Tucker Carlson’s Surprise Exit Stuns People in Donald Trump’s Orbit

The announcement on Monday that Fox News was parting ways with its top-rated prime-time host, Tucker Carlson, stunned people in Donald J. Trump’s orbit. The former president himself was surprised by the news, according to a person with direct knowledge, and his eldest son, Donald Trump Jr., who is a close friend of Mr. Carlson’s, described the network’s decision as “mind-blowing.”

“I think it changes things permanently,” Donald Trump Jr. said on “The Charlie Kirk Show,” adding that Mr. Carlson was “an actual thought leader in conservatism” and a “once-in-a-generation type talent.”

The casual news observer would be forgiven for thinking that Mr. Trump and his family no longer had a relationship with Mr. Carlson, given the recent disclosures of the Fox host’s scathing private text messages, which emerged as part of the conservative network’s legal battle against Dominion Voting Systems.

In early 2021, as Mr. Trump desperately tried to overturn the 2020 election, Mr. Carlson texted a confidant that he hated the president “passionately.” He also described Mr. Trump as a “demonic force.”

When the texts were released in March, Mr. Trump was wounded and called Mr. Carlson to talk about them, according to a person familiar with the outreach. But the two men patched it up quickly. Since then, they have talked regularly, exchanged text messages and appeared to have a closer relationship than at any time before, according to two people close to Mr. Trump who are familiar with their relationship and who did not want to be identified to discuss their private interactions.

In an interview with Greg Kelly of Newsmax that was recorded shortly after Mr. Carlson’s departure became public, Mr. Trump offered support for the former anchor. “I’m shocked. I’m surprised,” Mr. Trump said. “I think Tucker’s been terrific. He’s been, especially over the last year or so, he’s been terrific to me.”

Mr. Carlson did not respond to a request for comment.

Last year, some of Mr. Trump’s advisers had worried that Mr. Carlson seemed poised to support the potential presidential candidacy of Mr. Trump’s top rival, Gov. Ron DeSantis of Florida. Mr. Carlson had given Mr. DeSantis plenty of airtime and praised his policies. But over the past six weeks, as Mr. Trump and Mr. Carlson spoke more often, the Trump team felt increasingly confident that Mr. Carlson would not be weighing in for Mr. DeSantis, who has been heavily promoted by Rupert Murdoch’s media properties including Fox News.

The Trump team liked their odds even more when they learned that Mr. Carlson was disgusted with Mr. DeSantis’s decision, in late March, to call President Vladimir V. Putin of Russia a “war criminal.”

Senator J.D. Vance, an Ohio Republican who is a close ally of both Mr. Trump and Mr. Carlson, described the Fox News host’s ousting as a shock.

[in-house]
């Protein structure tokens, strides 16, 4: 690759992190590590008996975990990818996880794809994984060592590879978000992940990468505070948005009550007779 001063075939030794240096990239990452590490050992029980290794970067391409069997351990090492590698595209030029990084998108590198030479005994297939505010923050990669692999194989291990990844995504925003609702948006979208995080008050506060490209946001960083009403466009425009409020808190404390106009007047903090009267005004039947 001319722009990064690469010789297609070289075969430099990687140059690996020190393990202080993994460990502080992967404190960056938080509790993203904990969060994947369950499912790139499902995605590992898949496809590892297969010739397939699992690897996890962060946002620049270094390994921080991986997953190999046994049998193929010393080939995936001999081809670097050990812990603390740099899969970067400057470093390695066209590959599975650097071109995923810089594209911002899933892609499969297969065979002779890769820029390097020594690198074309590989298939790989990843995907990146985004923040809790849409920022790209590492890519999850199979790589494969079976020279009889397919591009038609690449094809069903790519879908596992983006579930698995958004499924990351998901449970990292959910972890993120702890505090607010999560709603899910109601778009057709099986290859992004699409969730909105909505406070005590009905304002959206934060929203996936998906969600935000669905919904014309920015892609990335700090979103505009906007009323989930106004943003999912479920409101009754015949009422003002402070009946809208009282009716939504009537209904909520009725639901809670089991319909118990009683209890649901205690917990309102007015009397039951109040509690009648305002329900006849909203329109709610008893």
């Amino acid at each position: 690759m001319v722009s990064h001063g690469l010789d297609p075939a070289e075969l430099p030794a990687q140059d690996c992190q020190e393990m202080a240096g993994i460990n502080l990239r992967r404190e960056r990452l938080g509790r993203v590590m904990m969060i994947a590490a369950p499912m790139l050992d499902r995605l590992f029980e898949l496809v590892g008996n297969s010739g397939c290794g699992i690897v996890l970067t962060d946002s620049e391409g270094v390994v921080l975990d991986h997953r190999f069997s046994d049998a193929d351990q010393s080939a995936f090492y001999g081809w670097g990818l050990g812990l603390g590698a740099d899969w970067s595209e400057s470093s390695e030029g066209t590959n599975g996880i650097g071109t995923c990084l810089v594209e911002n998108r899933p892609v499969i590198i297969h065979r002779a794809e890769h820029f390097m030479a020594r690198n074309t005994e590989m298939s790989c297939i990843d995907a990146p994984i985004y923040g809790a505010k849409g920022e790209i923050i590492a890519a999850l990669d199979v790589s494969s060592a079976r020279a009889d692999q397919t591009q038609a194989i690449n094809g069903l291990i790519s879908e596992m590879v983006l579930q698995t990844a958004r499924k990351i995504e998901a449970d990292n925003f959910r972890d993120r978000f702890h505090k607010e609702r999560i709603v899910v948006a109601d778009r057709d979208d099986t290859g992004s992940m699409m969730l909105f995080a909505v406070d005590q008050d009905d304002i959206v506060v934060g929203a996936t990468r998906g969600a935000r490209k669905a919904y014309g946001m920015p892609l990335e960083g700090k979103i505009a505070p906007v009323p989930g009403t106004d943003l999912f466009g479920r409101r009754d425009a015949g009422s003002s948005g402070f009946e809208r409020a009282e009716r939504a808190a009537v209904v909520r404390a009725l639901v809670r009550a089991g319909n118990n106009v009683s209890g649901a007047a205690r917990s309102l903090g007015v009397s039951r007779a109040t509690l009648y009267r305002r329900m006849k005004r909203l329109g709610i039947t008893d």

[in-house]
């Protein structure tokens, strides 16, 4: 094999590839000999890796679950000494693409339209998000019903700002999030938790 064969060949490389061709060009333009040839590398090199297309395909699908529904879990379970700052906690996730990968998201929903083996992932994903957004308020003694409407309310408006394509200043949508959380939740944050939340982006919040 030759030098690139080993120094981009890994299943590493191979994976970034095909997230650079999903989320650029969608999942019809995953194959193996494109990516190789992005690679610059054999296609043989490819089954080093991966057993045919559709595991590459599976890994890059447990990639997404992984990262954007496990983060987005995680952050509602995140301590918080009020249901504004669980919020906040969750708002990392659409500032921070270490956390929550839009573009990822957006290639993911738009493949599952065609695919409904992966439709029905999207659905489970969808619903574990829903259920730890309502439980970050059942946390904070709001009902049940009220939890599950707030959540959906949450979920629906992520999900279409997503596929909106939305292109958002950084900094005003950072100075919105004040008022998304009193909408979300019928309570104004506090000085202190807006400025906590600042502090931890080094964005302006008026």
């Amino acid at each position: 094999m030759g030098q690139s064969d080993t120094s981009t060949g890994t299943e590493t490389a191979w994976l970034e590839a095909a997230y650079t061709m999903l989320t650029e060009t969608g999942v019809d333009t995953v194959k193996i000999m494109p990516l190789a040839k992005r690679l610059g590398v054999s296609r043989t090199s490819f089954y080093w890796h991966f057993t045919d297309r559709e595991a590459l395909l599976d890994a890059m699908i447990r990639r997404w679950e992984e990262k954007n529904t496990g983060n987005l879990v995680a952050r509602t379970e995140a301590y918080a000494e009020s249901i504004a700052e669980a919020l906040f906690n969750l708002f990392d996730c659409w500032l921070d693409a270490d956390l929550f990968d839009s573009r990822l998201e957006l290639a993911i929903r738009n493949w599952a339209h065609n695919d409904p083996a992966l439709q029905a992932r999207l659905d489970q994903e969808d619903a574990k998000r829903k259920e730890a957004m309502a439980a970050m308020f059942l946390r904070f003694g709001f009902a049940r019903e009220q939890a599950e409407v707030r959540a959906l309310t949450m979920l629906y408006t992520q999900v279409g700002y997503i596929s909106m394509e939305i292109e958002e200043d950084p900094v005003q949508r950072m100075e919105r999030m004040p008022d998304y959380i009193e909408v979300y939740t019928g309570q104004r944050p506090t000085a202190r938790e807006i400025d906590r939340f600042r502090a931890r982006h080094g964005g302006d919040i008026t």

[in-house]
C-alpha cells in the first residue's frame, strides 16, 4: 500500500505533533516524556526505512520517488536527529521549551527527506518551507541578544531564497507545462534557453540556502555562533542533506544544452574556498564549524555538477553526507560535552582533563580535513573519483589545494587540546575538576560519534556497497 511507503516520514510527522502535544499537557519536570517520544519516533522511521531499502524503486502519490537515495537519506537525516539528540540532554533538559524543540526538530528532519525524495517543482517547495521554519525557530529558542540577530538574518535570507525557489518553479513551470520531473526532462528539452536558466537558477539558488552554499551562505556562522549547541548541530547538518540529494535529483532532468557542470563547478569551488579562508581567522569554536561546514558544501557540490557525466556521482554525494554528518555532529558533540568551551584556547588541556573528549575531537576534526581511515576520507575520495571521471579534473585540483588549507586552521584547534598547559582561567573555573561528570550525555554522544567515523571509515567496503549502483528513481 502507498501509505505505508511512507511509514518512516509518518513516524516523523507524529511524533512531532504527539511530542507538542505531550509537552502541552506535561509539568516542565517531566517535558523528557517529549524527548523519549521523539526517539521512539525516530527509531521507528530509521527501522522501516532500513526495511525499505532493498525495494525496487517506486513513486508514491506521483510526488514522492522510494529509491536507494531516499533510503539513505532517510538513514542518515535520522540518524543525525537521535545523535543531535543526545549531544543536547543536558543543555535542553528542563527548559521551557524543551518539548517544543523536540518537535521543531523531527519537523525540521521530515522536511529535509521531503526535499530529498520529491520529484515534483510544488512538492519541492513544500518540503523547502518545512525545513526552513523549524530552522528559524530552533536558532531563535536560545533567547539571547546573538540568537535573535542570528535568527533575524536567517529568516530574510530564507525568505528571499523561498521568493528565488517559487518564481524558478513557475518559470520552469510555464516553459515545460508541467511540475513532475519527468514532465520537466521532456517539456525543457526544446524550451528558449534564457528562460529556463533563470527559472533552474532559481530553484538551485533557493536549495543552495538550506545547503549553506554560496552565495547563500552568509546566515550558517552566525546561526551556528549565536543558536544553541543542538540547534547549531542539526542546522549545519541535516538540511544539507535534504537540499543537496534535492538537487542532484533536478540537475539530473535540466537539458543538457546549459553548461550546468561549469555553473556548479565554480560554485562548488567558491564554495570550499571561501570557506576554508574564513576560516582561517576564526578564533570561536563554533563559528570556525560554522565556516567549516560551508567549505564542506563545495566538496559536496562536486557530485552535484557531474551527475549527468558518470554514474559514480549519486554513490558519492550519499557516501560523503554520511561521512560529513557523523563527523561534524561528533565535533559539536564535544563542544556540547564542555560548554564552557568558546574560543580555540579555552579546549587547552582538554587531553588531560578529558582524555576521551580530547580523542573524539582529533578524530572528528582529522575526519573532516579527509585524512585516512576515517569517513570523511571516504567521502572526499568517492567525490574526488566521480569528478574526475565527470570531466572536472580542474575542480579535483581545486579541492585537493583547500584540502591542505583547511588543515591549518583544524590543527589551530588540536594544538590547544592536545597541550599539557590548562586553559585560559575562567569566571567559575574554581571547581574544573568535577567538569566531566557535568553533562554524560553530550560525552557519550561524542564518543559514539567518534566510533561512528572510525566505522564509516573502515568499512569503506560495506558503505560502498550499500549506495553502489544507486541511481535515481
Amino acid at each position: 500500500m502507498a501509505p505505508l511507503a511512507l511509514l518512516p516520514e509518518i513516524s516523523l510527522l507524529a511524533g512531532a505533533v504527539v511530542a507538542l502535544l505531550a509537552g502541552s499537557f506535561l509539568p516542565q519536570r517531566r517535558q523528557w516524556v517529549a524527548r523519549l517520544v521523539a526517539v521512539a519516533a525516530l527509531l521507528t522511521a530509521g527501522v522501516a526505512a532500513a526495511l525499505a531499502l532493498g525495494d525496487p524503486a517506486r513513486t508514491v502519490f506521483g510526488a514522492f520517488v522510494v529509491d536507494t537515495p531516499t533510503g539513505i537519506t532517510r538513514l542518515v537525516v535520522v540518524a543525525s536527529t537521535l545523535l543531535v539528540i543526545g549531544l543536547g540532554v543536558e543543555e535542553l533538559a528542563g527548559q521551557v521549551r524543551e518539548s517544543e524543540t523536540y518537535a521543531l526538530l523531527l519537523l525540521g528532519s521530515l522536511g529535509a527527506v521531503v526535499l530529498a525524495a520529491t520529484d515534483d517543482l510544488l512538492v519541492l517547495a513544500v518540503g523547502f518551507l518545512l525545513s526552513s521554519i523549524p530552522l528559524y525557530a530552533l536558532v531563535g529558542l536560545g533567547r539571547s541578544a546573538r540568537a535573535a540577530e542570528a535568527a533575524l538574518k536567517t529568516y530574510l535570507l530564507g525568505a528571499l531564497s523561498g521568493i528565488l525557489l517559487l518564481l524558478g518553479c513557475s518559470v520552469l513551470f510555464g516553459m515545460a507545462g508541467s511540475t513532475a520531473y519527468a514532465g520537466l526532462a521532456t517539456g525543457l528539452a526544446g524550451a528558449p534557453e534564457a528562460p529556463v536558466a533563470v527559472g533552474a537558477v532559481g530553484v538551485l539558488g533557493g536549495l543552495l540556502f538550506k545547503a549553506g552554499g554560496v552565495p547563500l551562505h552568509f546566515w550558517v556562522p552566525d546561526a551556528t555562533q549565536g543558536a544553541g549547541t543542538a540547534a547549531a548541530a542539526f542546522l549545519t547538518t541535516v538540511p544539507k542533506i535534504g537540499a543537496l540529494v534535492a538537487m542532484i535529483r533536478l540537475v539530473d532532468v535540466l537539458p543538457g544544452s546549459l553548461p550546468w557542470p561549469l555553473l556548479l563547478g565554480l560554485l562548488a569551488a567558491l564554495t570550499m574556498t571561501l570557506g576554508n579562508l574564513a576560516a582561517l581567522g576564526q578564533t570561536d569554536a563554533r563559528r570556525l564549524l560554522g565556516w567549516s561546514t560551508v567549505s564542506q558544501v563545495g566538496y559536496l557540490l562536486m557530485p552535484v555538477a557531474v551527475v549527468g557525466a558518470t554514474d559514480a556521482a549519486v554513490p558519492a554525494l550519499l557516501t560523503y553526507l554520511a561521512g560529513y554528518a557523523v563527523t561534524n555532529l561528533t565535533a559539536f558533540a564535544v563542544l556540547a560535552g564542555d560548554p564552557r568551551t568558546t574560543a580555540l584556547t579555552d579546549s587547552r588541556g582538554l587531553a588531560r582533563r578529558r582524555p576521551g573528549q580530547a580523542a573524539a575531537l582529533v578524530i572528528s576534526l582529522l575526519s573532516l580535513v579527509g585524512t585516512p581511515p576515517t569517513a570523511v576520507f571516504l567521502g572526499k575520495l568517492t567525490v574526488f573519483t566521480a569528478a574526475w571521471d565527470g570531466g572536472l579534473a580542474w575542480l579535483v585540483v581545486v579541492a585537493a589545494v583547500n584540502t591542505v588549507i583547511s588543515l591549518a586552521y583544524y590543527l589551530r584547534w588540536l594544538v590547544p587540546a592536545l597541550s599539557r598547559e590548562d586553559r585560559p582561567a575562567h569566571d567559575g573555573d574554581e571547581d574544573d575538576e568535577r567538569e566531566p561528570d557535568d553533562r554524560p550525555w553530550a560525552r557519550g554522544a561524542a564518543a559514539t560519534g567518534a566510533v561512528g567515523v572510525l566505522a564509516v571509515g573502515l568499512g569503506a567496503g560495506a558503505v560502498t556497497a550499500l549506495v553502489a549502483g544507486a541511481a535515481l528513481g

“Tucker is a giant, and the most powerful voice against idiotic wars and an economy that placed plutocrats over workers,” Mr. Vance said in a text message. “This is a huge loss for a conservative movement that hopes to be worthy of its own voters. I assume he’ll land on his feet and continue to have a powerful voice. If he doesn’t it will be terrible for the country.”

“The best decision I ever made was leaving Fox. Good for you, @TuckerCarlson. You’re free & uncensored!” Kari Lake, a Republican who lost the governor’s race in Arizona last year, wrote in a tweet. Ms. Lake left her job as an anchor at a local Fox channel in 2021.

Representative Lauren Boebert, Republican of Colorado, struck an upbeat tone in a Monday tweet: “Wherever Tucker Carlson goes, America will follow!”

Joe Kent, a Republican who ran unsuccessfully for Congress in Washington State, tweeted, “Standing by for the launch of the Tucker news network, the people demand it!”

One close ally of Mr. Trump said he was happy that Mr. Carlson would not be able to give rocket fuel to any other candidate on Fox’s airwaves. Yet for some candidates in the Republican primary field, the loss of Mr. Carlson could mean a minefield they would have to navigate is now gone from a prominent platform.

For instance, Mr. DeSantis’s statement to Mr. Carlson weeks ago describing the Russian invasion of Ukraine as a “territorial dispute” set off alarm bells and a wave of criticism among Republicans in Washington and some donors. It represented the beginning of what has been a period of concern about Mr. DeSantis’s expected candidacy from some who had seen him as the best option to stop Mr. Trump.

A Trump adviser, who spoke on the condition of anonymity, said the sense in Mr. Trump’s world was that any pro-Trump host at Fox News had something of a target on their back after the Dominion lawsuit.

Mr. Trump’s longest-serving adviser, Roger J. Stone Jr., who is also an old friend of Mr. Carlson’s, said in an interview that Fox News had “essentially canceled the single most influential conservative commentator in the country, at the same time killing a cash cow for the network.”

He predicted that Mr. Carlson would take his “massive audience” wherever he ends up next.

Alyce McFadden contributed reporting.

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